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Tuesday, May 11, 2021

In Memoriam: Joel Chadabe

Joel Chadabe performs in the 1970s, using a very early PC as part of his equipment
On May 2, my dear friend Joel Chadabe died at home in Albany at the age of 82. Joel was a groundbreaking electronic musician and composer who taught for many years at the University at Albany, Bennington College and, more recently, New York University.

I first met Joel in 1987, when we each were renting studio space in a renovated factory in Albany's West Hill neighborhood, and we soon embarked on a friendship that featured many facets: Technical support, creative discussions and collaborations, countless homecooked meals, and an extended series of annual New Year's Eve and Fourth of July parties at the home he shared with Fran├žoise and Benjamin (wife and son - for more detail, see the Times Union obituary from May 9, and the New York Times obituary, which came out on May 26).

Those parties always featured a core group of the Chadabes' friends, many of them associated with UAlbany, but also often included visitors from afar. It wasn't unusual for several languages to be spoken in those evenings, and for subjects from dance choreography to theoretical physics espoused upon by actual experts. The evenings inevitably concluded with Joel at the piano and those bold enough singing songs both familiar and exotic. It was an experience of a time nearly lost to my generation, when friendship, creativity, and love of life seemed enough to conquer the world.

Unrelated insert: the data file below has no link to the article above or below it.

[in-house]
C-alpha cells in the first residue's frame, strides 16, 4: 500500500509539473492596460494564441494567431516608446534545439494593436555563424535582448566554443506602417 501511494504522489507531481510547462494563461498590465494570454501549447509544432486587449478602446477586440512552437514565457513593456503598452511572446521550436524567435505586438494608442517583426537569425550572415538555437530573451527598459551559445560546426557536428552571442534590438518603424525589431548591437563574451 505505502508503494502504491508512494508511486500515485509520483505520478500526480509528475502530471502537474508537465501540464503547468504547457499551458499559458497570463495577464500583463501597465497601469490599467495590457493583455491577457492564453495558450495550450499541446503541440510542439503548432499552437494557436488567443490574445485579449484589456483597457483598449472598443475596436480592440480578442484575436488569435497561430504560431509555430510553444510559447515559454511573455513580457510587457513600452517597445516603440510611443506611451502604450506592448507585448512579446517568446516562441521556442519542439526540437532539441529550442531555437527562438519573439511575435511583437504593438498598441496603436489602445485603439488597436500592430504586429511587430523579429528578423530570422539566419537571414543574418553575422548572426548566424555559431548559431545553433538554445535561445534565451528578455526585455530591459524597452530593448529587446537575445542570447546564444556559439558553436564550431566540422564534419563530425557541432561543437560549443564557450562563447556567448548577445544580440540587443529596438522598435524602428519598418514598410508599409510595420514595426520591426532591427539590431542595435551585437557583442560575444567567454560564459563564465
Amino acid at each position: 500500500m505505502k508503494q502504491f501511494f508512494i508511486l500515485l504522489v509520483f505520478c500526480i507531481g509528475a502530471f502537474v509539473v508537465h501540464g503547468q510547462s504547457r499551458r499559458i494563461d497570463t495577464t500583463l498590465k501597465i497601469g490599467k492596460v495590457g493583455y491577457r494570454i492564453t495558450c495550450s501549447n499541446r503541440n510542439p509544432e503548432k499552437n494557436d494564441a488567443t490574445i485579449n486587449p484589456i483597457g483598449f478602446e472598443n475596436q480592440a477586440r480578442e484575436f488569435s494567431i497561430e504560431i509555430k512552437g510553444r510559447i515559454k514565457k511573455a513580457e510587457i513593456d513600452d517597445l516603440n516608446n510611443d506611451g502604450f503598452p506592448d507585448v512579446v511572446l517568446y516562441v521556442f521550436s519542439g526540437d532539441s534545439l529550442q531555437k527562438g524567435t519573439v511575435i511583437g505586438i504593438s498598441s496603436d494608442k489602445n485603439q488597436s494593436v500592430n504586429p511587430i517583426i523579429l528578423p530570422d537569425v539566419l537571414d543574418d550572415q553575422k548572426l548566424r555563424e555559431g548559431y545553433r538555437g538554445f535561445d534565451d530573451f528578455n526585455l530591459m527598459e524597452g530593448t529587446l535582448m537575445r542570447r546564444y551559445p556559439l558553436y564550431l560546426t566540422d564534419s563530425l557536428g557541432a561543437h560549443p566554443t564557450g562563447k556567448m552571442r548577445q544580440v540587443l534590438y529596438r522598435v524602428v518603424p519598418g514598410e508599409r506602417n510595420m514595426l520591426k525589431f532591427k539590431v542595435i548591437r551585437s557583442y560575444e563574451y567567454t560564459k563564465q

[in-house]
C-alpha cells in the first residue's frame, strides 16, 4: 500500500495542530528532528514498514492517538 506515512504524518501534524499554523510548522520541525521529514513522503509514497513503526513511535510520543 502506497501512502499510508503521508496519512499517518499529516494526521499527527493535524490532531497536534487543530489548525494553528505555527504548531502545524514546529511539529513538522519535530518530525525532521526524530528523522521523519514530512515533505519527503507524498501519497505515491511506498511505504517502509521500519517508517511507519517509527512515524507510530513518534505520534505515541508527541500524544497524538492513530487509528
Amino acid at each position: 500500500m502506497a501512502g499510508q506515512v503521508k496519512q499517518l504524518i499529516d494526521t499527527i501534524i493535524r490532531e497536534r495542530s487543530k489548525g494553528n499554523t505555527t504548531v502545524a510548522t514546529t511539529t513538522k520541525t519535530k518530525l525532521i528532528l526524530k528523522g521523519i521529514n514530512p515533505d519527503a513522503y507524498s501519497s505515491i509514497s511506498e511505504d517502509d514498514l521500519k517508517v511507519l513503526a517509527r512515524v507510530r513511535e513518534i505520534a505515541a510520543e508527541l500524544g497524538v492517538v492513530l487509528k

Throughout, Joel worked, shuttling back and forth from college to college and from Albany to New York City, where he always had some big project going on, whether a concert series, publishing venture, or recording studio. In 1997, he published an unassuming but seminal paperback book on the history of electronic music, Electric Sound, which I enjoyed immensely, despite my nearly nonexistent musical education. Joel loved sharing his knowledge and, especially, his enthusiasm for everything creative, and that attitude shone throughout the book.

In later years, Joel and I saw less of each other. He was often in New York, the old New Year's crowd was diminishing, so the parties ended, and I got busy with my own working life away from the arts. But the connection remained, and the sadness I feel from his premature departure is acute.

Joel Chadabe was truly one of a kind, a generous soul full of childlike joy, and he will be greatly missed. May he rest in peace.

Some things never change: A recent photo of Chadabe at work with a MacBook.


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